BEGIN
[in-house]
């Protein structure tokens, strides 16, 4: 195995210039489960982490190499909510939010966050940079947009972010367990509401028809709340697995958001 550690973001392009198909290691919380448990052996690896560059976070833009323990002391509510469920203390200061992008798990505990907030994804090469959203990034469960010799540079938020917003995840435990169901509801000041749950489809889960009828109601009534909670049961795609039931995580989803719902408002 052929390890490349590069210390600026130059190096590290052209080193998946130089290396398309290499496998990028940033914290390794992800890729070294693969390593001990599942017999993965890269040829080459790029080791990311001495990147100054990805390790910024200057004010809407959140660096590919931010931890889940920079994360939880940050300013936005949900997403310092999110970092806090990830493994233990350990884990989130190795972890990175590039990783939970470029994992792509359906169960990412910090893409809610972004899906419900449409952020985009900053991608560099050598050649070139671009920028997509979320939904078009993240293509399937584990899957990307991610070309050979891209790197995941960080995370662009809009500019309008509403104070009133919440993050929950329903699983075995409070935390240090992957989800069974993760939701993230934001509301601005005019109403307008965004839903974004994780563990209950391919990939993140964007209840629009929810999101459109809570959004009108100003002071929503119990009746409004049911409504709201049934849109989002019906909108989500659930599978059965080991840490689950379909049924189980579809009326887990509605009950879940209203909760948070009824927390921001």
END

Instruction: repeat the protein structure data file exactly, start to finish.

[in-house]
């Protein structure tokens, strides 16, 4: 195995210039489960982490190499909510939010966050940079947009972010367990509401028809709340697995958001 550690973001392009198909290691919380448990052996690896560059976070833009323990002391509510469920203390200061992008798990505990907030994804090469959203990034469960010799540079938020917003995840435990169901509801000041749950489809889960009828109601009534909670049961795609039931995580989803719902408002 052929390890490349590069210390600026130059190096590290052209080193998946130089290396398309290499496998990028940033914290390794992800890729070294693969390593001990599942017999993965890269040829080459790029080791990311001495990147100054990805390790910024200057004010809407959140660096590919931010931890889940920079994360939880940050300013936005949900997403310092999110970092806090990830493994233990350990884990989130190795972890990175590039990783939970470029994992792509359906169960990412910090893409809610972004899906419900449409952020985009900053991608560099050598050649070139671009920028997509979320939904078009993240293509399937584990899957990307991610070309050979891209790197995941960080995370662009809009500019309008509403104070009133919440993050929950329903699983075995409070935390240090992957989800069974993760939701993230934001509301601005005019109403307008965004839903974004994780563990209950391919990939993140964007209840629009929810999101459109809570959004009108100003002071929503119990009746409004049911409504709201049934849109989002019906909108989500659930599978059965080991840490689950379909049924189980579809009326887990509605009950879940209203909760948070009824927390921001």